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Four Things to Know About Hip Replacement
The doctor will usually recommend a hip replacement when hip issues become inhibitive and reduce your quality of life. The hip is one of the body’s largest joints, bearing the weight and supporting movement. Replacing the hip with an artificial joint can help restore pain-free mobility and full function. The procedure is often used as a final resort when other interventions like medicine and physical therapy fail to yield productive results.
Facts about hip replacement
Patients planning to undergo a hip replacement procedure can prepare by learning more about what to expect. Important things to know include:
Different options are available
Most hip replacements involve complete replacement of the entire hip joint. However, the doctor may suggest partial replacement sometimes. This often involves removing and replacing the thighbone ball alone. The three regular types of complete hip replacement include cemented, uncemented, and hybrid, which combines both cemented and uncemented parts. Each option has its pros and cons, so it is advisable to discuss the most suitable option with the doctor.
The results can last between 15 to 20 years
Hip replacements ultimately deteriorate because the artificial joints do not have the same resilience as natural joints. There is a chance patients might need another surgery 20 years after undergoing a hip replacement. However, taking certain steps can extend the lifespan of the artificial hip. The first is to maintain a healthy weight to reduce the load on the joint. Being overweight increases the rate of joint failure. Regular exercises help to improve the strength and stability of the hip. It is important to avoid falls.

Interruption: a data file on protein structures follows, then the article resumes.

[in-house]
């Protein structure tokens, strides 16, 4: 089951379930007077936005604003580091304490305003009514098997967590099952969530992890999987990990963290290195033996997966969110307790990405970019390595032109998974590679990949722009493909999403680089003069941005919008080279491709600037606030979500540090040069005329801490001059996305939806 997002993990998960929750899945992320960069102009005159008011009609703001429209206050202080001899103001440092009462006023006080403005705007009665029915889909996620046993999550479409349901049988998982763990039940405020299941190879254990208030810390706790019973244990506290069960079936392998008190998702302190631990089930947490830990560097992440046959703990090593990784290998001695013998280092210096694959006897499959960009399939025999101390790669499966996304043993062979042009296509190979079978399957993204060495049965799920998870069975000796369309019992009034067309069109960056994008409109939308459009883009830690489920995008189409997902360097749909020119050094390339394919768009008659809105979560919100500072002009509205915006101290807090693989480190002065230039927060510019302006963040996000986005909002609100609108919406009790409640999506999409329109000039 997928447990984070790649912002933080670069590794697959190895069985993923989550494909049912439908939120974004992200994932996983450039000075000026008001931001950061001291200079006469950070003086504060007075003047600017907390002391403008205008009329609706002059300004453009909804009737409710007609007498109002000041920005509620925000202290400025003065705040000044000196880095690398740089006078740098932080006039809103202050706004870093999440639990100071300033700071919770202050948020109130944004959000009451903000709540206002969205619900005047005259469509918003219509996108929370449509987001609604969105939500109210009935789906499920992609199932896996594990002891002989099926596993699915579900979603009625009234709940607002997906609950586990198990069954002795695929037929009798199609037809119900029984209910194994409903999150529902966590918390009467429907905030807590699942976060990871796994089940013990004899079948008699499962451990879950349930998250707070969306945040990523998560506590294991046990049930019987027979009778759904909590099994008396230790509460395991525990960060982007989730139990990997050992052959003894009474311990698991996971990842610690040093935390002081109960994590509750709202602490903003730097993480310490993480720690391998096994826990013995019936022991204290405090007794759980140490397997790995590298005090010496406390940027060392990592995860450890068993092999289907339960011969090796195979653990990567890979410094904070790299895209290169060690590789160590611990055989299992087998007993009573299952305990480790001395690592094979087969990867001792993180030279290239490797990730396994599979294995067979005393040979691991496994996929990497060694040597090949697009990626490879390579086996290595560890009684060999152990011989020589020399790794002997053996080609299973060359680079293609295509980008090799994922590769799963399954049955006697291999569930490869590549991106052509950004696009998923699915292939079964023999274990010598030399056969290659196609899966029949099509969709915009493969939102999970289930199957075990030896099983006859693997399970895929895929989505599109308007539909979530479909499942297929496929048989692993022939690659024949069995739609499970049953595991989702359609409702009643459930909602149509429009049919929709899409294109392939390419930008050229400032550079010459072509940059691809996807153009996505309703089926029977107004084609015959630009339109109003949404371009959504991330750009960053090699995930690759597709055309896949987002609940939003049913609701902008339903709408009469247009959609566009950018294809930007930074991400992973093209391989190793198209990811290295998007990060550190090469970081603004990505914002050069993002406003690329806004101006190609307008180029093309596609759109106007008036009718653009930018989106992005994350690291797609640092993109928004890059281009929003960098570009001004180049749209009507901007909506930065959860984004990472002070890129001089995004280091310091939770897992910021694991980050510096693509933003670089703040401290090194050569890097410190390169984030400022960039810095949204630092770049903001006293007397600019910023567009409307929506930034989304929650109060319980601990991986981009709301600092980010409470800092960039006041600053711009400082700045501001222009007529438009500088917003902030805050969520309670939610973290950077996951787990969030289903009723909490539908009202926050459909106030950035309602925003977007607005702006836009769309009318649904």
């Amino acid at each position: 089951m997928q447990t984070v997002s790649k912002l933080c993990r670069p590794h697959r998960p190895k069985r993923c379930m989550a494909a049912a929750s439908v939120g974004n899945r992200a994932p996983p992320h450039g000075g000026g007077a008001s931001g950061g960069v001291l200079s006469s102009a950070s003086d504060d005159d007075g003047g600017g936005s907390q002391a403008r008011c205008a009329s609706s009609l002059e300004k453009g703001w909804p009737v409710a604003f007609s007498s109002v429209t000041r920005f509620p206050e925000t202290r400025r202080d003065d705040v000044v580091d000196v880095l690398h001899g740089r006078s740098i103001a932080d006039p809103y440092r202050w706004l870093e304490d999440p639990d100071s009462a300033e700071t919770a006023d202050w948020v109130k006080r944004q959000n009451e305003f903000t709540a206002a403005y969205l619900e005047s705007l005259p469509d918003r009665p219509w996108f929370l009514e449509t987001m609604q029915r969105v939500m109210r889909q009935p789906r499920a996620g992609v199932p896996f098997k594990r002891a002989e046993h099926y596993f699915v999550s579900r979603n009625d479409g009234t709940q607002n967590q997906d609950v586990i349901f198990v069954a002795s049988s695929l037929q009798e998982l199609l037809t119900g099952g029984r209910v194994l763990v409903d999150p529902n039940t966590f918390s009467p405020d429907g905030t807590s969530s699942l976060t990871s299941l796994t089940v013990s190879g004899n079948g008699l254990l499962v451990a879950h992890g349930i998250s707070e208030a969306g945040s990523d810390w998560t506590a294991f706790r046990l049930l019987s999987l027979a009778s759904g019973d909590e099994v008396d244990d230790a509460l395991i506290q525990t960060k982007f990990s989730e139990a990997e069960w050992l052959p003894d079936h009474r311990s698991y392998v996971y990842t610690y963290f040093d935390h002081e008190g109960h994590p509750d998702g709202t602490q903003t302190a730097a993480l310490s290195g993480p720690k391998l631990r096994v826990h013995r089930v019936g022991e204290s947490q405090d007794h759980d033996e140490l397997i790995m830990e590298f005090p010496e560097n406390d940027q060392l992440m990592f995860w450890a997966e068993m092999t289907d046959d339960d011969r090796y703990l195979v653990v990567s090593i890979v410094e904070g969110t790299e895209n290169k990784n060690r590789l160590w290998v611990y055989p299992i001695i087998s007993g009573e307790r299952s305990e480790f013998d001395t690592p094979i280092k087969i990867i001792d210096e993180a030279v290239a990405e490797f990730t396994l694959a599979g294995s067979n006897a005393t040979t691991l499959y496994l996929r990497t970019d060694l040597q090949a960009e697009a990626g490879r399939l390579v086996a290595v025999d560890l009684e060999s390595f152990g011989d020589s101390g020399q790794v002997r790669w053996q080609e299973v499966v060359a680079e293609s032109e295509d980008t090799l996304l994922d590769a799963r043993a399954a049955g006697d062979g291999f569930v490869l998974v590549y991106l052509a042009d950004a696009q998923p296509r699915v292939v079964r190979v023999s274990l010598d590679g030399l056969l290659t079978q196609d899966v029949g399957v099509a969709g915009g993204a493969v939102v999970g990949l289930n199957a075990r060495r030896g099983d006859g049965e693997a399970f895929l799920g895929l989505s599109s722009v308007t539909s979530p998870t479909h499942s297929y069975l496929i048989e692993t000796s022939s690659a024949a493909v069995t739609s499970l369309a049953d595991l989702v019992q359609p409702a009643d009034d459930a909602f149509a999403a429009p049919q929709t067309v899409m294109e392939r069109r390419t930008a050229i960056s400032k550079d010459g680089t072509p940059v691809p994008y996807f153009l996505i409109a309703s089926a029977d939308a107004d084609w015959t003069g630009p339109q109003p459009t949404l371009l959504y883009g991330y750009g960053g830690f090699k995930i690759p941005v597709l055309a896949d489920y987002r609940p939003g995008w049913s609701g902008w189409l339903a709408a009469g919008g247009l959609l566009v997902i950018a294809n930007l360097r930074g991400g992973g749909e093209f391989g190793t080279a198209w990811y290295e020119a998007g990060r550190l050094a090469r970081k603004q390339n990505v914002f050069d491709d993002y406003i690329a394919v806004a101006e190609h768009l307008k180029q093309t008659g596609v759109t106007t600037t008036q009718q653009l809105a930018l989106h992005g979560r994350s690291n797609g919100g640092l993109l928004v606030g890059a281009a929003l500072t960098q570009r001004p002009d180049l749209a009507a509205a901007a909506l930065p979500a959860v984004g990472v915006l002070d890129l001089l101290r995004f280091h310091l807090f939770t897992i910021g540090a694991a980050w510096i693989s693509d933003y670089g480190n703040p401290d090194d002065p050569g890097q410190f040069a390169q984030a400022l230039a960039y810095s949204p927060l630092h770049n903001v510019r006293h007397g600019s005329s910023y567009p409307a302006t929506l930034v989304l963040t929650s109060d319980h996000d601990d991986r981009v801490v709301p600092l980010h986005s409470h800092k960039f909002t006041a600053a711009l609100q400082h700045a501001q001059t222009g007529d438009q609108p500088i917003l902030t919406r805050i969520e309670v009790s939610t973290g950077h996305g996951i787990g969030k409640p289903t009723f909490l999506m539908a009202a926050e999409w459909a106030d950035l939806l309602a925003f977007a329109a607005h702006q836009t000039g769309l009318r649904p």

The risks are manageable
Hip replacement has a high success rate, but it is not without risks. The risks include infection, blood clots, implant failure, persistent hip pain, irregular leg lengths, and dislocation. The doctor might prescribe blood thinners (anticoagulants) for use several weeks after the procedure to prevent blood clots. Patients need to protect their hips by sleeping with a pillow between their legs and being careful not to cross their legs or bend the hips beyond 90 degrees during recovery. The doctor will provide detailed instructions for aftercare to ensure a successful recovery and minimize risk.
Physical therapy is necessary for complete recovery
Patients may need to remain admitted for three to five days after undergoing hip replacement. Recovery takes multiple weeks of physical therapy and rehab exercises. This helps to enhance the range of motion and joint function. A short stay at the rehab center may also be necessary after leaving the hospital. Patients might need up to six months for complete recovery and function. It is advisable to discuss with the doctor to know what to expect with the procedure.
Hip replacement procedures have a high success rate. Patients need to set realistic expectations for the procedure. It might take a while to get used to the new hip. Once recovery is over, you can return to your usual activities without experiencing pain, but you will need to avoid high-impact activities until recovery is complete.
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